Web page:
Medicare Drug Prices: Listen to the Organizations that Matter

Health and Gender Policy Brief #148 | By: Geoffrey Small | November 1, 2022

Header photo taken from: Phelan M. Ebenhack / The Associated Press




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Chart taken from: The Kaiser Family Foundation 2022 Report “An Overview of the Part D Prescription Drug Benefit”

Policy Summary

President Biden traveled to Irvine, California and Portland, Oregon during the month of October to promote the Inflation Reduction Act. As open enrollment for Medicare begins, the Biden administration is highlighting how seniors can benefit from health insurance savings made possible by the new policy. The Inflation Reduction Act aims to reduce senior health care premiums by an average of $800 annually.

To mark the beginning of his trip, Biden signed an executive order requiring the Department of Health and Human Services to submit a report detailing ways seniors can save on drug costs and have access to innovative drug therapies. However, the California GOP released a response, claiming that the Inflation Reduction Act “will not reduce inflation” as elections draw closer.

The Chairman of the California GOP, Jessica Millan Patterson, stated “Californians are suffering under the reckless policies of Joe Biden and the California Democrats who enable his failed agenda.” When dealing with contradictory claims related to this new policy, established medical and social organizations can provide better insight into how beneficial the Inflation Reduction Act truly is for seniors.

Policy Analysis

The American Medical Association

On August 17th, 2022, the AMA issued a press release on their assessment of the Inflation Reduction Act. The AMA stated that the bill includes  strategies that the organization has been advocating. Not only do they support the extended Affordable Care Act tax credits and the bill’s commitment to fight climate change, which the AMA declared as a public health crisis in June, but the organization also supports the ability for Medicare to negotiate drug prices. The AMA’s only critique of the bill was that it didn’t go far enough in stopping the Medicare payment cuts for physicians, which is scheduled to take place on January 1st.

The American Association of Retired Persons

The AARP has been one of the major advocates in lowering drug prices for seniors since the Inflation Reduction Act was advancing through Congress. AARP CEO, Jo Ann Jenkins, went to Capitol Hill to personally advocate for prescription savings. They also sent a petition with 4 million American signatures and helped AARP members send thousands of emails, as well as phone calls, urging Congressional members to pass the bill. Jenkins wrote a letter to AARP members in September stating “Drug companies have for decades raked in record profits by charging Americans three times what people in other countries pay for the same medications. Now that will begin to change.” She stated that the Inflation Reduction Act is a “historic victory for consumers.”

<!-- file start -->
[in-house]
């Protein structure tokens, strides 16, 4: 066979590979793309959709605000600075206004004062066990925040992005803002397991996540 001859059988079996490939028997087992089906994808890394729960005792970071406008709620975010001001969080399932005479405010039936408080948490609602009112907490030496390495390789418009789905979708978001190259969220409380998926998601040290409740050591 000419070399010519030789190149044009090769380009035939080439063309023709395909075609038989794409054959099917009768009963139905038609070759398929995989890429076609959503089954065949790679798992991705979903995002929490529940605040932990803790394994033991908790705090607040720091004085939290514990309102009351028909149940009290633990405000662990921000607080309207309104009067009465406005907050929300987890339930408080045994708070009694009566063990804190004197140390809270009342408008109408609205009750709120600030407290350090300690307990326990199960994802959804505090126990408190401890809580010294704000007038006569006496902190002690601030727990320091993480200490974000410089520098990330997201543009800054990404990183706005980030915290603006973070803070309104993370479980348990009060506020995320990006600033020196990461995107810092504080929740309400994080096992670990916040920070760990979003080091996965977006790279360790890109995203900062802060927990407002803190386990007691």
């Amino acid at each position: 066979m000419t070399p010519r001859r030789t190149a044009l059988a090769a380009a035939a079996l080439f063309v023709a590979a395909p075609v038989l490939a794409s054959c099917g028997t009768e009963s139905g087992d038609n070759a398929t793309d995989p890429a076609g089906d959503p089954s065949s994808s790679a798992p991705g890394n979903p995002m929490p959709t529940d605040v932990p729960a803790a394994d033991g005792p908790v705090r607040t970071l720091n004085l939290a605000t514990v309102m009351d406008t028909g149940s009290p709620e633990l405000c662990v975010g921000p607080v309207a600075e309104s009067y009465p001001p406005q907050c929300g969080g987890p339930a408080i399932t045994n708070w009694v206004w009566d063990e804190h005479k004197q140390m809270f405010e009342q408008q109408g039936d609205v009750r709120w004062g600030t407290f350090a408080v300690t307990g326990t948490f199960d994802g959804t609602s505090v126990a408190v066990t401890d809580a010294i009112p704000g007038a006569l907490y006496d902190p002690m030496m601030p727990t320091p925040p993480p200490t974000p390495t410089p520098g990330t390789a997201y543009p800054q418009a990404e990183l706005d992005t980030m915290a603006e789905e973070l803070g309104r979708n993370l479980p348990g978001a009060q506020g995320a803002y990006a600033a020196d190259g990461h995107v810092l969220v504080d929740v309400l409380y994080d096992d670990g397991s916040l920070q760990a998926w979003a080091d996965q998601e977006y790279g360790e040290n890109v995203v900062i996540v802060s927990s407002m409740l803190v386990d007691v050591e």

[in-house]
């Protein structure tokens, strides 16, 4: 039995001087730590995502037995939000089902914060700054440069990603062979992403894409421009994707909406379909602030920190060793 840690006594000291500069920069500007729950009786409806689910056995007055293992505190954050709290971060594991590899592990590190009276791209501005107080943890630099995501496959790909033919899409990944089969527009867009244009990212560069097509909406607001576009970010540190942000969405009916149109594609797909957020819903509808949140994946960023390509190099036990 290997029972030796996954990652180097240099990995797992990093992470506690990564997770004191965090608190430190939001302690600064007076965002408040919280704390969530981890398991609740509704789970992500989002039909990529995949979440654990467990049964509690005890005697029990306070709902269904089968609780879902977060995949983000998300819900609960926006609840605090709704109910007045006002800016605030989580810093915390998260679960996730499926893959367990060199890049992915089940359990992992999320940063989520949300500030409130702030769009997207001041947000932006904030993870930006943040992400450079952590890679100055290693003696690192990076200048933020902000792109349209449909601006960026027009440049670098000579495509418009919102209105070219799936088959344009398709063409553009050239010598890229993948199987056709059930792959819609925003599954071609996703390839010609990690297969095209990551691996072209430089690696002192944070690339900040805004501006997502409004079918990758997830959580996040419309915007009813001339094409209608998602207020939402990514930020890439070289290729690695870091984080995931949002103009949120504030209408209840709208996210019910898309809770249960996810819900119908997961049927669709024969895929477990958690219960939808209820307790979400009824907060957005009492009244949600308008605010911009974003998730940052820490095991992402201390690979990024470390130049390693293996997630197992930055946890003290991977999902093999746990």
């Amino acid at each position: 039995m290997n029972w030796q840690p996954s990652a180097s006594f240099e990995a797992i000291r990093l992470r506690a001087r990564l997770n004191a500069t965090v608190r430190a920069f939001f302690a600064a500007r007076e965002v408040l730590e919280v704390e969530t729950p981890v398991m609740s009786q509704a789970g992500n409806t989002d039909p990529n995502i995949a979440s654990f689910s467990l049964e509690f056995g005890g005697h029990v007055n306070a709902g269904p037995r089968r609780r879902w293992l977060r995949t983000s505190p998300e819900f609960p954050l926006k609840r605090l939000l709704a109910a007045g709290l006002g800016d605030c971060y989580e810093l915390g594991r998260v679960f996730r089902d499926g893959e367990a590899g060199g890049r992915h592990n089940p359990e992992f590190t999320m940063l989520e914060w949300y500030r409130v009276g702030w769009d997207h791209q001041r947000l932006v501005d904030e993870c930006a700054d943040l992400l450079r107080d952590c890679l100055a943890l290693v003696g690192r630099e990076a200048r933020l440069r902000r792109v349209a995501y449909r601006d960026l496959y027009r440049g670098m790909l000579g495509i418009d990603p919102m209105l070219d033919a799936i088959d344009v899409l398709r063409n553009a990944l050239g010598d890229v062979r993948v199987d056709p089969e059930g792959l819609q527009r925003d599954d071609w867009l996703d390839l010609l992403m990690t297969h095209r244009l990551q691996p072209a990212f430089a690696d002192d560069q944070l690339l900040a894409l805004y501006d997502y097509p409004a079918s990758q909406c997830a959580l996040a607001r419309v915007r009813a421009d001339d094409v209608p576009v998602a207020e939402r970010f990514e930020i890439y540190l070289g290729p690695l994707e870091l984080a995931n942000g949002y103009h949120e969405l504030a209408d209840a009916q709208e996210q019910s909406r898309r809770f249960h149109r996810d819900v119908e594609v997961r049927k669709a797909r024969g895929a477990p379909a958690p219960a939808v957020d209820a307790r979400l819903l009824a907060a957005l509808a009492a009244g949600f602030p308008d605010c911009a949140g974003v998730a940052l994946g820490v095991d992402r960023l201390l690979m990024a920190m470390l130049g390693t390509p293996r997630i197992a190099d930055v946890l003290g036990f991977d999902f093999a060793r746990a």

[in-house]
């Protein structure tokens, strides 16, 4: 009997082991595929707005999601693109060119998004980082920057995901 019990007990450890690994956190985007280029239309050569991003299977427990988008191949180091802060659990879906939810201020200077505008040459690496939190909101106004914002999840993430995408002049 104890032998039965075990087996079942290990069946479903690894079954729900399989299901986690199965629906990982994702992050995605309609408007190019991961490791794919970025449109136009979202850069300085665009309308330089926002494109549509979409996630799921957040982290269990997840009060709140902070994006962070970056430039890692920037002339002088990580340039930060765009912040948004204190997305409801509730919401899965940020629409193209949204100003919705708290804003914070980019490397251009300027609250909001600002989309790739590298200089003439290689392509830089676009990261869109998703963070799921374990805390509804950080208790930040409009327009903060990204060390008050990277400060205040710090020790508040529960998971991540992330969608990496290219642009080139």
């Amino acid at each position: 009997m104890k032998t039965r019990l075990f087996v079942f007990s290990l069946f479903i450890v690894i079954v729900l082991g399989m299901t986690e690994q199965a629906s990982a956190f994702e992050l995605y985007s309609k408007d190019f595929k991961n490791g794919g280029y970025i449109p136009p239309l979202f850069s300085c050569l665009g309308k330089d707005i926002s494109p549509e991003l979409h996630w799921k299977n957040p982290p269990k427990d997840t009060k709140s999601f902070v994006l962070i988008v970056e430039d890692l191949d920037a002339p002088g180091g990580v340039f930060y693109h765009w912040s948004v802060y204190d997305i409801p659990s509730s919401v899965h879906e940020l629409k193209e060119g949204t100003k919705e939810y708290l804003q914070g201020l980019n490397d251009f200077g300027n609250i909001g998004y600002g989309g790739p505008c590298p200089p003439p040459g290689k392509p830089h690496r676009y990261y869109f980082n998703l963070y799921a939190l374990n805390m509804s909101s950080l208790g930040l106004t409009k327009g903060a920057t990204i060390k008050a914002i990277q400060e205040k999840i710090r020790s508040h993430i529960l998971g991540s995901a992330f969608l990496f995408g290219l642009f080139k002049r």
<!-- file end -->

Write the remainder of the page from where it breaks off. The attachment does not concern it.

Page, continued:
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Chart taken from: The Kaiser Family Health Foundation 2021 Report “Racial and Ethnic Health Inequities and Medicare”

(click or tap to enlargen)

The National Association for the Advancement of Colored People (NAACP)

The NAACP issued a press release on Biden’s executive order the same day it was signed. The release stated “With one in four middle-class Americans struggling to afford the cost of their prescriptions, all efforts to reduce these costs are essential.” Keisha Deonarine, the Director of the NAACP’s Center for Opportunity, Race and Justice Center of Innovation, also stated “For Black Americans, thirty percent are not taking medications as prescribed due to cost. This results in under-usage of necessary medications resulting in poor health outcomes.”

Understanding these organizations’ assessments on the benefits of reducing drug prices and inflation is necessary during a time when election seasons lead to misleading political rhetoric. Donating to the AARP foundation and the NAACP can help keep Americans informed and balanced when making decisions about the future of health care and senior benefits in the United States.

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